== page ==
Icky Poo

“Come on Lars, it’s time to get ready for school.” The time is 12:30pm, the clock is ticking and I am feeling that familiar taunting in the back of my brain. There is a slight possibility we could be late. Panic begins to flow. I still don’t hear a response from my son, so I go to look for him…There is no time to waste.

“Lars where are you? We can’t play right now…We don’t want to be late.” I try to keep it light although I can feel myself slipping over the edge into that identifiable chasm of  compulsiveness.  I round the corner  from the kitchen towards our bedroom areas where I find Lars standing in the hallway. He is holding one hand out in front of him and one hand is down the back of his trousers. He is silently weeping, a kind of cry that says, ‘I probably should have come and got you about 5 minutes ago.’ It was not the hand that was down his pants that concerned me. There dripping from his exposed bough is, fecal matter.

I go in. I have to, there is literally no other choice at this point. As much as I want to turn my head, pretend I didn’t see the spectacle, I can’t. I go in.  I cannot even be mad because it isn’t just any old accident, it’s diarrhea. Thick yet runny, rank yet…Nope just rank diarrhea.

“Awe baby does your tummy hurt?” My maternal instinct takes over from this point and I place my child on the toilet and begin to clean out his encrusted pants.   

“You be mad at me Mama?” It’s times like this, I feel like an awful person for disciplining him when he does have accidents, simply because I don’t want him to feel like he is being reprimanded for when a calamity does happens.

“Oh no no sweetie, I’m not mad. You must be getting sick. This is icky poo, it means your tummy isn’t feeling good right now.”

“My tummy feel fine.” He rebuts quickly.

“Well I’m going to call your school and tell them you aren’t going to come today.  We don’t want to be sick at school right.” I put it like this because my 4 year old is all about his schooling. He loves school, hates to miss anything related to school, let alone school itself. He is a school devoted man.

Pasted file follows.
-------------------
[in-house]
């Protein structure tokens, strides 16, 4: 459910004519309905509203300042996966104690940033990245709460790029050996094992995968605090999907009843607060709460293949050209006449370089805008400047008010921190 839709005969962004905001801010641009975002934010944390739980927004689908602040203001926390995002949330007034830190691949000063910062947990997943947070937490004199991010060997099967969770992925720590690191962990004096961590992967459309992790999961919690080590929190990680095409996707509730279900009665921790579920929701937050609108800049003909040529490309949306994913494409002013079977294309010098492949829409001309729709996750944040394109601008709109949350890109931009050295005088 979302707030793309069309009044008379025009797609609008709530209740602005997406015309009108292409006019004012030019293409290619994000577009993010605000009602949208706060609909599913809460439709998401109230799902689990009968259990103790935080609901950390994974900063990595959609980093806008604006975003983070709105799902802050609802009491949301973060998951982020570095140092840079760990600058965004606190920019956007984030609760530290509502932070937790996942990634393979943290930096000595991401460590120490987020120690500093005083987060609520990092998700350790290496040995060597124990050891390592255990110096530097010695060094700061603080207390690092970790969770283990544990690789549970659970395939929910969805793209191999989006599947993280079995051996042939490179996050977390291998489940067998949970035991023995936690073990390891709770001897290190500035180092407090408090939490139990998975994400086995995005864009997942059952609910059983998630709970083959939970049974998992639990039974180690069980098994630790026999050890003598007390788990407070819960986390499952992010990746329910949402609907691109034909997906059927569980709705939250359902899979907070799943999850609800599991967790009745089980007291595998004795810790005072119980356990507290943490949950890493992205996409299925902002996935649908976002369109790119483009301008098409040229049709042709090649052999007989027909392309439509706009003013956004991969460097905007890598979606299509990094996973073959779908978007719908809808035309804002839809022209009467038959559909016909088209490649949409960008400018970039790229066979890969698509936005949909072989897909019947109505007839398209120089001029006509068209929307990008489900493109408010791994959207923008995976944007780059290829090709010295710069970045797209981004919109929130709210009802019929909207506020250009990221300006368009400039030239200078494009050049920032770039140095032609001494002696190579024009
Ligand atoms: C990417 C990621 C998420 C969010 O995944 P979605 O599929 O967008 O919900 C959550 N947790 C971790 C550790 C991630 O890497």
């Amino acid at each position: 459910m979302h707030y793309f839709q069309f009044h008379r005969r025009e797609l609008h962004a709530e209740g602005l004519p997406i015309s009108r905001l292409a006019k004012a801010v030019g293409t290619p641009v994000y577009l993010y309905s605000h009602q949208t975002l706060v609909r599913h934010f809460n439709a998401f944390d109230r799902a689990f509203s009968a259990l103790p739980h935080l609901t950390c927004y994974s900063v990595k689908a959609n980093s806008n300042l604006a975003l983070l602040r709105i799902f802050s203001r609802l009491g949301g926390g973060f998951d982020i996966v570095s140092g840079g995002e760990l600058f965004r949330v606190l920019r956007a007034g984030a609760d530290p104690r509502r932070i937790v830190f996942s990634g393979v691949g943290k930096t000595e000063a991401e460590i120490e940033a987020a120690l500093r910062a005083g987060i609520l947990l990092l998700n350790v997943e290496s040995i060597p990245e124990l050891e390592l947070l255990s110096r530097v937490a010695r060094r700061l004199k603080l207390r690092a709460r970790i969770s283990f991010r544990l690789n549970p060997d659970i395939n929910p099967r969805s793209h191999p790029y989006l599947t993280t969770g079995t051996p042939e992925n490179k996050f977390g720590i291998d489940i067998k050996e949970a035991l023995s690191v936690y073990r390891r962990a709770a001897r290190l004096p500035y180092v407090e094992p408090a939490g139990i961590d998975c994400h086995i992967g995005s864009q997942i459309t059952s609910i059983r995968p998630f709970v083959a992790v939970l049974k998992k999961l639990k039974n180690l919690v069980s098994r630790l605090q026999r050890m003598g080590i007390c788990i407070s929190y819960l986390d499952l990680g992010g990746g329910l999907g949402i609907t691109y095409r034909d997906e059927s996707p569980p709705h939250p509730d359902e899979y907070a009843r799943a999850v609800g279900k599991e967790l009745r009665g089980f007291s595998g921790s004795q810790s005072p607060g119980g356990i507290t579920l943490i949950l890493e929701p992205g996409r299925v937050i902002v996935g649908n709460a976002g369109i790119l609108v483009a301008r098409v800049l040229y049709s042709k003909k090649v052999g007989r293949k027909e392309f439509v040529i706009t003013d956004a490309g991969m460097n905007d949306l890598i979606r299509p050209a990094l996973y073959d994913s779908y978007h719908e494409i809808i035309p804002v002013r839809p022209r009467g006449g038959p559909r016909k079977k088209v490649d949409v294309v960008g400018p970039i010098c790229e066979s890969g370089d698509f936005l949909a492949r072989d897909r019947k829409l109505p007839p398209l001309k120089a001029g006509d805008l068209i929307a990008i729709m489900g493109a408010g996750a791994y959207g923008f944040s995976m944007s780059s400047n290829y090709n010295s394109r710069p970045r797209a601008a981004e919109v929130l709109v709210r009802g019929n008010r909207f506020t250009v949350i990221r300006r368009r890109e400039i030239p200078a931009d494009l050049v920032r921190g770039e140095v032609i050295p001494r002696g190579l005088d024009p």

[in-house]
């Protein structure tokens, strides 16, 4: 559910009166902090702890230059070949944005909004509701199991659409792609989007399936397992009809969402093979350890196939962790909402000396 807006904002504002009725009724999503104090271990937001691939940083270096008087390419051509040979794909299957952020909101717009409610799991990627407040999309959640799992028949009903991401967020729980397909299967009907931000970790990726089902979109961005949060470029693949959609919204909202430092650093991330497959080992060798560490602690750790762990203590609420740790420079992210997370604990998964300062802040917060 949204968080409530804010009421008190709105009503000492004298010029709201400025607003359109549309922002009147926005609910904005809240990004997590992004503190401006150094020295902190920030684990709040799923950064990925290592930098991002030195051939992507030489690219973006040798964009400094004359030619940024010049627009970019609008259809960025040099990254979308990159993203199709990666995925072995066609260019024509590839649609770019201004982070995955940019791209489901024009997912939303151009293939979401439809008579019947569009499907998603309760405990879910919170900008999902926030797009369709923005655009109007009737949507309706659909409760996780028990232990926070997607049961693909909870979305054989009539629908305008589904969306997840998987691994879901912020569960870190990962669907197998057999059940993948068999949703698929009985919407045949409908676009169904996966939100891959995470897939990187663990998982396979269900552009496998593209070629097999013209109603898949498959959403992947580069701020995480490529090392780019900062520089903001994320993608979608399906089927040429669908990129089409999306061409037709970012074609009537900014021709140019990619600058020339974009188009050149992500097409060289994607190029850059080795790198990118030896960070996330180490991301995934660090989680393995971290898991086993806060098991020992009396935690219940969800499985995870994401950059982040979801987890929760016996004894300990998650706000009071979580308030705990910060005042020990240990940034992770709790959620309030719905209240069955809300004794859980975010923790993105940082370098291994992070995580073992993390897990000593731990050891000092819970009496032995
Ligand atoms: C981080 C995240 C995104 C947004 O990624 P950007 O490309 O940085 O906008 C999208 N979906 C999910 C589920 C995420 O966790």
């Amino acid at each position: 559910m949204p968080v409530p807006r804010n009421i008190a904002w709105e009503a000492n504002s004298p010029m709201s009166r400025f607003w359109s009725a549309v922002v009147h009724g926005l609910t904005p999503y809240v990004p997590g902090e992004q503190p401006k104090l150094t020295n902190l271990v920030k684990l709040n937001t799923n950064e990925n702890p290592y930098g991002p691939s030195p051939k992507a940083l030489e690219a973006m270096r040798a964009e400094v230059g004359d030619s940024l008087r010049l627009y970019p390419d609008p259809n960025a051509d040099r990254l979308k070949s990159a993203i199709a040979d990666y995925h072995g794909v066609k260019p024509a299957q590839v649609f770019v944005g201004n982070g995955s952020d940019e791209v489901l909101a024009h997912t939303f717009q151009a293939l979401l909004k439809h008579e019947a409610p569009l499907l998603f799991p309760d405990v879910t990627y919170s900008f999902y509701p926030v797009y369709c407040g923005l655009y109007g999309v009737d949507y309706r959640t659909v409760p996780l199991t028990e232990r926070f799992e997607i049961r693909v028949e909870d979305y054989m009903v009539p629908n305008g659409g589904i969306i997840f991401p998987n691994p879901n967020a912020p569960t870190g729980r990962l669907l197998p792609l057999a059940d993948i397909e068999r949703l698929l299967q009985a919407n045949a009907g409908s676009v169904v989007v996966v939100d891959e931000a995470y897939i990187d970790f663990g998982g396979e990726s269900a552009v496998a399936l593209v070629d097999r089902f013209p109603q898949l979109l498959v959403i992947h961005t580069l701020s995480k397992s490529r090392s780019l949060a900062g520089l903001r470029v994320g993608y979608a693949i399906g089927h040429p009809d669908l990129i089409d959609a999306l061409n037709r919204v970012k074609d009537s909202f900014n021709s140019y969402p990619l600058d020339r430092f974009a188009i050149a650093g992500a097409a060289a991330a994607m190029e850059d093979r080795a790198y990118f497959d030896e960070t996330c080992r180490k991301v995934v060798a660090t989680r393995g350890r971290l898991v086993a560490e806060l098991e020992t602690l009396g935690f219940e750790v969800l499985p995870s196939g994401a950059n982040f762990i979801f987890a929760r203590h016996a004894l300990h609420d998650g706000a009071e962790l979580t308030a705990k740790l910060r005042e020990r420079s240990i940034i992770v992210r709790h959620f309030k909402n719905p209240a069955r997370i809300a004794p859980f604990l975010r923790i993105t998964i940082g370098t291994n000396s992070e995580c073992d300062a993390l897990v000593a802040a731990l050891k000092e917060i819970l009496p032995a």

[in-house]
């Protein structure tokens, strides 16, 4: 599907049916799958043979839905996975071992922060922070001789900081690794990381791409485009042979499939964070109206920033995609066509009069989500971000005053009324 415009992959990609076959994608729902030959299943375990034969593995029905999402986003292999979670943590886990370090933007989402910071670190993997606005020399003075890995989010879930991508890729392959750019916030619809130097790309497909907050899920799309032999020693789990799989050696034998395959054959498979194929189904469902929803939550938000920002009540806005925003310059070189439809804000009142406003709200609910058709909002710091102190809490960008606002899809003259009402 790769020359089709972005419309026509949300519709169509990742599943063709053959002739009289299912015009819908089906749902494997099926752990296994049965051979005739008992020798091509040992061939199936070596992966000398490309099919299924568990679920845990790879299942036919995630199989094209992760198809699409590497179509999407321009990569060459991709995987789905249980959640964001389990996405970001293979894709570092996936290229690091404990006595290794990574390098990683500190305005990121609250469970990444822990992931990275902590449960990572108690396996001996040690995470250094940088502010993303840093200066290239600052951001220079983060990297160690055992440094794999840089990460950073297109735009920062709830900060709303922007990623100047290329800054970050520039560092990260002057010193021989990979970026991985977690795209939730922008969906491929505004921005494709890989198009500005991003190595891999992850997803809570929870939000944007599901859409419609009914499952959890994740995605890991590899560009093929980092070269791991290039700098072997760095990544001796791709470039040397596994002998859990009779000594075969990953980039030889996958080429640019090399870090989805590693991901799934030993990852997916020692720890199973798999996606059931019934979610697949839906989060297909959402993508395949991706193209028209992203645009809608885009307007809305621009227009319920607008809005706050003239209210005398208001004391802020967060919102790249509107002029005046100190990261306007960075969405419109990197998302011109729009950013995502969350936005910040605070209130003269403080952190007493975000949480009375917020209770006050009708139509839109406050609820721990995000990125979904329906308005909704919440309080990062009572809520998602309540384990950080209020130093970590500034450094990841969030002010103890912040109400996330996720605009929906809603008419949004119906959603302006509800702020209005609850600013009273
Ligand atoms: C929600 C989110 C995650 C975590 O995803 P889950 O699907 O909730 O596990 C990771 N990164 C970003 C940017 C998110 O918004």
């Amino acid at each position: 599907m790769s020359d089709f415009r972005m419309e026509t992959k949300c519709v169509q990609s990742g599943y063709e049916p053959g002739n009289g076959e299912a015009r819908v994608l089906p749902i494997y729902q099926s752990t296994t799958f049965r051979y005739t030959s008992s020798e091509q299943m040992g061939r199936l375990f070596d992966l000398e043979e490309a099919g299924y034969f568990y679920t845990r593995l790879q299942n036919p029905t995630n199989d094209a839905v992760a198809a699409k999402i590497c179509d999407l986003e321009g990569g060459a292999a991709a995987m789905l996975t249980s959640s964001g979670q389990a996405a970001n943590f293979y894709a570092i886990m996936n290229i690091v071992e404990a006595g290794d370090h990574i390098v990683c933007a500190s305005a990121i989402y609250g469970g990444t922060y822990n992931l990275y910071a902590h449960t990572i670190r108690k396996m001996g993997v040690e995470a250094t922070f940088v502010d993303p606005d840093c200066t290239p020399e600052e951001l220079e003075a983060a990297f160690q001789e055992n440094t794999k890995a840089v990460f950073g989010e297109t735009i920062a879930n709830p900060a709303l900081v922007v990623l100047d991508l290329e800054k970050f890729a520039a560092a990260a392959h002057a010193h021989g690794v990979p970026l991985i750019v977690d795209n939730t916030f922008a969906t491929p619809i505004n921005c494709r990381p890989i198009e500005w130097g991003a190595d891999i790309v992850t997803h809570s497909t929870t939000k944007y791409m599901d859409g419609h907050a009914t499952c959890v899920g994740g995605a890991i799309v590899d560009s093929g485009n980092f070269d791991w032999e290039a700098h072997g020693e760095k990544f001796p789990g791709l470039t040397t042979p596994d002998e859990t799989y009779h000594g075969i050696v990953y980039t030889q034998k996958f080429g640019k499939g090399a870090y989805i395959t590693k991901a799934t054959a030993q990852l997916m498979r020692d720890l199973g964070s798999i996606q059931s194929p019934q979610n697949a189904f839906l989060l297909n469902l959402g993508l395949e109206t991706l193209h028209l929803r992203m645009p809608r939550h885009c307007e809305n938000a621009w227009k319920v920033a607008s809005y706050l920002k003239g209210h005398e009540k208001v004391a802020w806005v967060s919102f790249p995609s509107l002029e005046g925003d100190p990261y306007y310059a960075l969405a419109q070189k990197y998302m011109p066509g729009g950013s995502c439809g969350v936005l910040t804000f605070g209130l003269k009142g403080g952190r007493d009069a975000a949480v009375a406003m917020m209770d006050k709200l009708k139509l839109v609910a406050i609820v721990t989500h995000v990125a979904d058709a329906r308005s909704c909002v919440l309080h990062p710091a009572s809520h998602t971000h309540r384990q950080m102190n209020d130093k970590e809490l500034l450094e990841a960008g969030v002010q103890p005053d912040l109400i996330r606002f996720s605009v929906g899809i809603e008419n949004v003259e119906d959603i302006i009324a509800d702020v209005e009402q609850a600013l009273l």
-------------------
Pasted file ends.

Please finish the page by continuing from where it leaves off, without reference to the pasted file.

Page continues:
“I no go to school today?”

“Ya babe, I just don…” The kid cuts me off by beginning to do a happy dance on the toilet, waving his hands in the air and flapping his shit covered legs all around yelling,


Clearly my knowledge of my sons love of education has been a bit skewed as of recently. I still phone his teacher to let her know he won’t be attending, as I’m not going to take the chance that this is actually a flu bug. I don’t want to be that parent that sends a sick kid to class to infect all the others, in this town a mistake like that would be talked about for years. Plus with Lars’ recent speech developments I wouldn’t want him to ask his teacher, “I poop on your face now?” And then actually follow through on the wind-up.  

It is now mid afternoon and there has been no further evidence that Lars is sick at all, he is playing gleefully.  Sophie and him are in the living room coddling  their respective toys and I am finishing up some cleaning.  Earlier  I had to do a complete overhaul on the bathroom, because in Lars’ outburst of joy, he had flung poop on the bathtubs shower curtain and smeared a streak on the outside bowl of the pot.

It is not so much Lars that I am worried about anymore, it is Sophie. For the last few days she has had this incessantly  drippy nose. I wipe it (much to her displeasure) then 10 minutes later I wipe it again, it is ever running.

“Sophie baby, come here so Mama can wipe that snotty nose.”

“NOOOOOOO.”  She is standing about a foot away from me, feet cemented to the ground, her hands twisted into boulders and looking as if their weighing her down heavily. She is usually a little perturbed when I remove the snot from her nostrils.

“Don’t be silly, it will feel better once it’s gone.” I take a step towards her, as Lars zooms past the scene. When she realizes I’m making my move she tries to make a run for it too, but my cat like skill allows me to catch her arm in just the nick of time. I hold her in my grip with one arm and grab for a Kleenex with the other. It’s a struggle, I somehow get a little bit of my daughters snot in the corner of my mouth, but in the end I get the job done.

I feel accomplished.

There is a lingering smell of shit in my midst…I take a look at Sophie’s diaper although it doesn’t smell like hers (I just hated myself a little bit for enlightening you that I can tell the difference between  my children’s poops solely from their smell.) I make my way to the bathroom, where again I find my son, in the same compromising position as I did hours earlier. Except this time he was smiling.

“What do you think is so funny!?” There was no room for sympathy this round.

“I no go to school tomorrow now…Icky Poo!”


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